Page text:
Applications for unemployment insurance payments decreased 13,000 in the week ended Feb. 11 to 348,000, less than the lowest forecast of economists surveyed by Bloomberg News and the fewest since March 2008, Labor Department figures showed today.
U.S. INDUSTRIAL PRODUCTION was unchanged in January (+3.3% YoY) following a revised 1.1% December rise, initially reported as 0.4%. Warm temperatures again lowered utility output by 2.5% last month (-7.5% YoY), down for the fifth month in the last six. Manufacturing production rose 0.7% in January after surging 1.5% in December. Business equipment production posted a 1.8% increase (+10.9% YoY) after December’s 1.4% rise. This was despite the reduction in bonus depreciation. Auto production jumped 5.9% (17.0% YoY). (Chart from Haver Analytics)
Only a few members of the rate-setting Federal Open Market Committee thought that economic conditions “could warrant the initiation of additional securities purchases before long”.
As Don Coxe says, the “financial heroin” flows freely (chart from Jeff Gundlach, Chief Investment Officer of DoubleLine)
Moody’s Investors Service placed the ratings of Bank of America, Citigroup, Goldman and three others on review for possible downgrade because it says the business’ profitability will be diminished longer term.
Moody’s also said Wednesday it is reviewing J.P. Morgan Chase & Co., Morgan Stanley and Royal Bank of Canada for possible downgrade.
Moody’s Investors Service placed various ratings of 114 financial institutions in 16 European countries on review for possible downgrade Thursday, highlighting the region’s banks’ vulnerability to the euro-zone sovereign debt crisis.
The institutions affected include Barclays, BNP Paribas, Commerzbank, Credit Agricole, Deutsche Bank, HSBC, ING Group, Royal Bank of Scotland, Santander, Societe Generale and UniCredit.
French bank Société Générale reported an 89% drop in fourth-quarter net profit as it booked restructuring charges and took further write-downs on its Greek sovereign bonds.
Spain on Thursday continued its recent series of strong government bond auctions as it sold €4.074 billion ($5.32 billion) in bonds, slightly more than planned, bringing its bond funding completion to 34% of its annual gross issuance target. Year to date, Spain has raised €29.229 billion via auctions and syndicated taps of government bonds, out of its annual gross issuance target of €86 billion.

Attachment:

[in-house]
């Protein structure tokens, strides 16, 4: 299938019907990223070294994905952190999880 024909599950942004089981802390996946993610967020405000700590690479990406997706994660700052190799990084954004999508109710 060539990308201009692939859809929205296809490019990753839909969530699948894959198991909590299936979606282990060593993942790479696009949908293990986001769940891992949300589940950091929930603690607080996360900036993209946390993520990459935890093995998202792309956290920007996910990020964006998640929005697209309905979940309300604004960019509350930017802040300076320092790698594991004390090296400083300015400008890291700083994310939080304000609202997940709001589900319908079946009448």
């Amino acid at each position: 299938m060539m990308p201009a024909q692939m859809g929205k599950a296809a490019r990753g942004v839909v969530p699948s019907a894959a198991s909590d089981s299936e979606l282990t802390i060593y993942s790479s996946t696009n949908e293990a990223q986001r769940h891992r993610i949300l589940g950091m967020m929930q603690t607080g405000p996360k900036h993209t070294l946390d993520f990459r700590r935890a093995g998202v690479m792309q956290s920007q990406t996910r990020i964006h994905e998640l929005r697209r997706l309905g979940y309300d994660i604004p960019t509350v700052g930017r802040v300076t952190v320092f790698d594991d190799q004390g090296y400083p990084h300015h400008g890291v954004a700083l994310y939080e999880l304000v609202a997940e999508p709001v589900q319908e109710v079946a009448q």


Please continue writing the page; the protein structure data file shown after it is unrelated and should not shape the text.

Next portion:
The average yield on the July 2015 bond was 3.332%, up from 2.861% at the previous auction Feb. 2.
CHINA EXPORTS: THERE’S MORE THAN SEASONALITY
Foreign trade outlook remains challenging The foreign trade outlook for the first quarter remains challenging due to slowing demand for consumer goods worldwide, Shen Danyang, spokesman of the Ministry of Commerce, said on Thursday.
Adjusted for seasonal variation, foreign trade growth continued to slow, Shen said, because demand for Chinese goods is declining among China’s main trade partners — the US, the EU and Japan — where unemployment remains high.
The growth of last year’s exports to the EU, which accounts for nearly one-sixth of China’s export market, was six percentage points lower compared with the average level. Exports to the region dipped 3.2 percent year-on-year in January.
China’s FDI falls 0.3% in Jan China made actual use of $9.997 billion of foreign direct investment (FDI) in January, down 0.3 percent year-on-year, the Ministry of Commerce said Thursday.
The drop was due to a drop in business activity during the Spring Festival holiday, said Shen Danyang, spokesman for the MOC.
That is more seasonal rubbish. The problem is Europe: